How can we rise above the blame game?
As we’ve collectively tried to make sense of the dystopian year of 2020, countries, governments, and individuals have fallen subject to the Covid-19 blame game. At the start of the pandemic, we called out individuals taking the threat of the virus too seriously, sharing footage of fights over toilet paper in supermarkets and empty aisle shelves. Soon, we began criticising individuals not taking it seriously enough – those breaking the rules of lockdown or continuing to walk around unmasked.
More recently, headlines have turned to generational blame. “Are young people to blame for a new rise in COVID-19 cases?” asked a Sky News article, linking a spike in coronavirus infections with “post-lockdown street parties and raves.”
But soon enough, blame was countered with more blame. “Don’t blame us for UK’s coronavirus spike, say young people,” protested an article in the Guardian, alongside an influx of similar reports, claiming that blame was counterproductive: exacerbating tension and de-incentivizing social adherence.
This pattern of blaming, the alternating gestures of being both the blamer and the subject of blame, has played out across the world. With each accusation, the root cause of the damage, the virus, together with the socioeconomic inequalities that leave certain groups more vulnerable to its effects, is blotched out of site, and in its place are culpable targets.
The psychology of the scapegoat
“When disease strikes and humans suffer,” says Dr. Liise-anne Pirofski, chief of infectious diseases at Albert Einstein College of Medicine, “the need to understand why is very powerful. And, unfortunately, the identification of a scapegoat is sometimes inevitable.”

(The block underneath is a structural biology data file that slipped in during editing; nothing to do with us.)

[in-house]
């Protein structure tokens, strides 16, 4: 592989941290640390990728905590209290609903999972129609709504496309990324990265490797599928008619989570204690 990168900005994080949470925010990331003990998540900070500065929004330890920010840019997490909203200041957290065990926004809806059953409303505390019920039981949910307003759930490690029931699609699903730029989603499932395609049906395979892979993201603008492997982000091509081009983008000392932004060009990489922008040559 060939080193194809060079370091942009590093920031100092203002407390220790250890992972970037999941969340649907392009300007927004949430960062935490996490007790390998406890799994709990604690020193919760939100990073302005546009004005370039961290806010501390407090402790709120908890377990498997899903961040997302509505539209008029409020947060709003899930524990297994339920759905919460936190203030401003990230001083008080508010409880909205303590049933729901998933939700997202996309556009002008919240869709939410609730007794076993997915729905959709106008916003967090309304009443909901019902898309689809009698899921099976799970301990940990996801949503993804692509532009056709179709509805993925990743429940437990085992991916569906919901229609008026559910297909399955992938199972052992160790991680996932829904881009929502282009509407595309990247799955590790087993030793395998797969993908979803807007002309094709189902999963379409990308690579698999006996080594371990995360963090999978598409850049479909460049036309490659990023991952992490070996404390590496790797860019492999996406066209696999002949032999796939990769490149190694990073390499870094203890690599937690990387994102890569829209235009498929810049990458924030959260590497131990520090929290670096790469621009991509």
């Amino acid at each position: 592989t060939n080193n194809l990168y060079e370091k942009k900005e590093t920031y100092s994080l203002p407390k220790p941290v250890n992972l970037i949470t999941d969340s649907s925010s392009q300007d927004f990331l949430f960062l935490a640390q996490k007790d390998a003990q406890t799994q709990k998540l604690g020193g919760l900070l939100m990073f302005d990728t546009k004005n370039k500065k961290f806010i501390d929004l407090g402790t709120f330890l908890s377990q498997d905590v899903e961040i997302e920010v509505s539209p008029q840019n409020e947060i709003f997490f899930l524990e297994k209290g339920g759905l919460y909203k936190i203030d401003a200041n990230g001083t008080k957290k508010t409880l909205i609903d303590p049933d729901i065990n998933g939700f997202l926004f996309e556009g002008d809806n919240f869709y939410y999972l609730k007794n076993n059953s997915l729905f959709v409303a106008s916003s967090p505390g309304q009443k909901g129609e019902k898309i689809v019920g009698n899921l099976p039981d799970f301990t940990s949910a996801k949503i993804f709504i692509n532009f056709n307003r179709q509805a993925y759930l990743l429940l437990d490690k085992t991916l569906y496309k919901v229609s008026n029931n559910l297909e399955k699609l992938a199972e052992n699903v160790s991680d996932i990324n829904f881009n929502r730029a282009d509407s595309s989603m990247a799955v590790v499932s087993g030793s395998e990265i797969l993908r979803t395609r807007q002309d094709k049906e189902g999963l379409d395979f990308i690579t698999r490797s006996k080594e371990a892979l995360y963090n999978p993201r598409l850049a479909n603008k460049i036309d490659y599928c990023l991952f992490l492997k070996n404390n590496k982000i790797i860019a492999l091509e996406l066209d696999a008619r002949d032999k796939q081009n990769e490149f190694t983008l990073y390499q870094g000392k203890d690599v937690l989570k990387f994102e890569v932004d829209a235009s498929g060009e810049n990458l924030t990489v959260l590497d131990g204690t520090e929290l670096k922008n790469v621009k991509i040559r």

The word ‘scapegoat’ originates from the Day of Atonement in Leviticus in the Bible. According to the ritual, one of two goats is sacrificed to god, whilst the other, the scapegoat, is cast into the wilderness, taking with it the sins and impurities of the community.
Scapegoating has occurred throughout history as a response to crises. When the ‘Black Death’ struck in the 14th century, tales spread of Jews pouring poisonous powder into wells. More recently, in Tanzania, a period of extreme drought led to the persecution of older women, who were accused of witchcraft. In locating a suitable culprit, blame constructs a palatable narrative. It helps our suffering make sense.
In Behave: The Biology of Humans at Our Best and Worst, Robert Sapolsky, explains that there are neurological reasons why we blame one another. According to one experiment, he reports, the best way to reduce the stress levels of rats who have just received a shock, is it to make it easy for it to turn around and bite another rat. By the same token, Sapolsky proclaims that about 50% of baboon aggression is labelled ‘displacement aggression’: one animal taking out their pain on a less threatening target.
“Humans excel at stress-induced displacement aggression,” he propounds, “consider how economic downturns increase rates of spousal and child abuse”.
A culture of blame